Economies outside the U.S. have been slower to recover, and central banks in Europe and Japan have kept interest rates low or even negative in efforts to boost economic growth. Consequently, holding other major currencies like the euro or yen is unattractive to most investors compared with holding the dollar. Even at the low rates offered in the U.S., the difference is significant. Interest rate differences can be a major driver of relative currency valuations. As currency valuations are all relative, there has to be an attractive alternative to the dollar for investors. That doesn’t appear to be on the horizon in the near-term.

U.S. Treasury yields are higher than those in most other major countries

The yield on the U.S. 10-year Treasury bond was 2.7% on Mar. 1, 2019, higher than yields in Canada, the UK, France, Germany, Japan and Switzerland, and only slightly below the 2.8% 10-year Italian government bond yield.

Source: Bloomberg. Data as of 3/1/2019. Past performance is no guarantee of future results.

Lower ahead?

Recently, there have been signs that the dollar could be topping out. The Federal Reserve has signaled a pause in its rate hikes amid signs of slower growth, and geopolitical concerns regarding trade tensions with China and uncertainty surrounding Brexit, among others, appear to be easing, reducing safe-haven flows into the dollar. We believe the jury is still out, however. A turnaround in the dollar’s trajectory will likely require stronger growth outside of the U.S. and signals of tighter monetary policy abroad. That doesn’t appear likely until later this year or beyond. While the Fed has signaled a pause in its rate hikes, it hasn’t ruled out more rate hikes down the road. Emerging-market currencies tend to be particularly sensitive to changes in monetary policy by the Fed, benefiting from Fed easing and being adversely affected by Fed tightening.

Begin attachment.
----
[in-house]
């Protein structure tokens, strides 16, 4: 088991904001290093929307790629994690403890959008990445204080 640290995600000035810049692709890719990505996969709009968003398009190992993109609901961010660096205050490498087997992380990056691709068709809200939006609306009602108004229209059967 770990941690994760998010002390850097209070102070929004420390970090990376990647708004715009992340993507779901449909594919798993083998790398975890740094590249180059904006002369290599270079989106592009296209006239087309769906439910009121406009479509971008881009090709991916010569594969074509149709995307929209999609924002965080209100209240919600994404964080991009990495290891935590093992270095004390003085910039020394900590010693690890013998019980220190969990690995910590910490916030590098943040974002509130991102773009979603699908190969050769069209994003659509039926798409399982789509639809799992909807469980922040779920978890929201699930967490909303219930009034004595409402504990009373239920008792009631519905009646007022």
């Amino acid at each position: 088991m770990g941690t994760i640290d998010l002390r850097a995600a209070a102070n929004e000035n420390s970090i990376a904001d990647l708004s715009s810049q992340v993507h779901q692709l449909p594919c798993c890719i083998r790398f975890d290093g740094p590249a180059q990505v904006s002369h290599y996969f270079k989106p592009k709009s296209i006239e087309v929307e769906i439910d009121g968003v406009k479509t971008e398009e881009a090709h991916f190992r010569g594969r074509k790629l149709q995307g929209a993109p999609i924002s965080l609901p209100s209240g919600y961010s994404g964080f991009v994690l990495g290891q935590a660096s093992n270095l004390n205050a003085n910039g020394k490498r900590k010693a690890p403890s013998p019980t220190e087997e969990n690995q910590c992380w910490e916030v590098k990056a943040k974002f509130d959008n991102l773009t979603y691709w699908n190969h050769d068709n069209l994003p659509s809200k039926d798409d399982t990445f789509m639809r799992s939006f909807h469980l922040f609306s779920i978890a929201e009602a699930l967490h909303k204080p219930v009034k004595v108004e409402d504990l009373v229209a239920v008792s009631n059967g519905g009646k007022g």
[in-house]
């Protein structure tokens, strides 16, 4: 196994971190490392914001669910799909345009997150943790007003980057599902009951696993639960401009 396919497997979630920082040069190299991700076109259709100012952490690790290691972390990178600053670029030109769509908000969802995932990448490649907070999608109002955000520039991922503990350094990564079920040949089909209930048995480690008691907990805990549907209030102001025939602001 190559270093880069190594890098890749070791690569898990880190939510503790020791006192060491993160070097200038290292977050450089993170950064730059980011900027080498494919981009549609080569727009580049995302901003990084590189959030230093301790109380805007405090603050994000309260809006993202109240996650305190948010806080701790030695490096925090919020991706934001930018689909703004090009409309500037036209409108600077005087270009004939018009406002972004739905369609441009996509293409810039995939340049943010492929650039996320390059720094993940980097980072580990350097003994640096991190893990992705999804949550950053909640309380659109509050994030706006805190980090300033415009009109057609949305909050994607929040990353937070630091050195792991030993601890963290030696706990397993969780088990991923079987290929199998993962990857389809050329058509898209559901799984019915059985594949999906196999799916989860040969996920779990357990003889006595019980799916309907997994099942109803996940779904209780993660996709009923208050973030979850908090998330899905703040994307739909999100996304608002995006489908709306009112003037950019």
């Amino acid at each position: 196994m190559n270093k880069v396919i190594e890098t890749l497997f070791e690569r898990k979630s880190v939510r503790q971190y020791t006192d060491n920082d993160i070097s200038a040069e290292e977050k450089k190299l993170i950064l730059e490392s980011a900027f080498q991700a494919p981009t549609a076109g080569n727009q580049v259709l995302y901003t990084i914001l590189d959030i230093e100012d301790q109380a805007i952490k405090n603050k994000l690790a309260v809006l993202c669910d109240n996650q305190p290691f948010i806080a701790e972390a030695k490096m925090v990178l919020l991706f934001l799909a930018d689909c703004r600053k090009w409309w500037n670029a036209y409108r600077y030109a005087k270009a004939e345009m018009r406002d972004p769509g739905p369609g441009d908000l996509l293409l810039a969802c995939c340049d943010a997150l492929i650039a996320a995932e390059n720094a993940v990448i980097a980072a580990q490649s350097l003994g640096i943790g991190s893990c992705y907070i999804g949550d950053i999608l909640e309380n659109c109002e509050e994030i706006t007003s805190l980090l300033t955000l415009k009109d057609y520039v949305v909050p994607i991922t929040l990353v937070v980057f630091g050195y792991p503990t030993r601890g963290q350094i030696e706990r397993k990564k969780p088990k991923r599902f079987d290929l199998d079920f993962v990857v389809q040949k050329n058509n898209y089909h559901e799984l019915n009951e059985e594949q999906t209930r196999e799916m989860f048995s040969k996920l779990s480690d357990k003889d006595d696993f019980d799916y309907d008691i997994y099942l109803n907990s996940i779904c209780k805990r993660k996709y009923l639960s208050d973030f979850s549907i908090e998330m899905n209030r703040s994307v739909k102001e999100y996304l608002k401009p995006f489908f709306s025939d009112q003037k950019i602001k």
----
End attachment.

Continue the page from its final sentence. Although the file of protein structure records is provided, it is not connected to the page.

Currency values are important for bond investors

For bond investors, the movements of currencies can have significant effects on the rate of return. Investing in foreign bonds can provide important diversification benefits and at times attractive returns. However, even when investing in bonds with higher yields than provided in the U.S., such as emerging-market bonds, the currency return can reduce or even completely offset the return from interest payments and price change.

Price, income and currency returns: Bloomberg Barclays Global Aggregate ex US Index

Source: Bloomberg Barclays. Data as of 2/28/2019. Past performance is no guarantee of future results.

Price, income and currency returns: Bloomberg Barclays EM Local Currency Index

Source: Bloomberg Barclays. Data as of 2/28/2019. Past performance is no guarantee of future results.

Note that since 2010, currency returns have been negative for developed-country bonds in six out of eight years, and five out of eight years for emerging-market bonds.

Neutral for now

We currently hold a neutral view of international developed-country and emerging-market bonds. For the dollar to weaken significantly from current levels, it will likely require a combination of signs that the Fed is poised to ease policy while growth is picking up abroad. We are watching for those signals to appear, possibly later this year. However, for now, the dollar is likely to remain firm.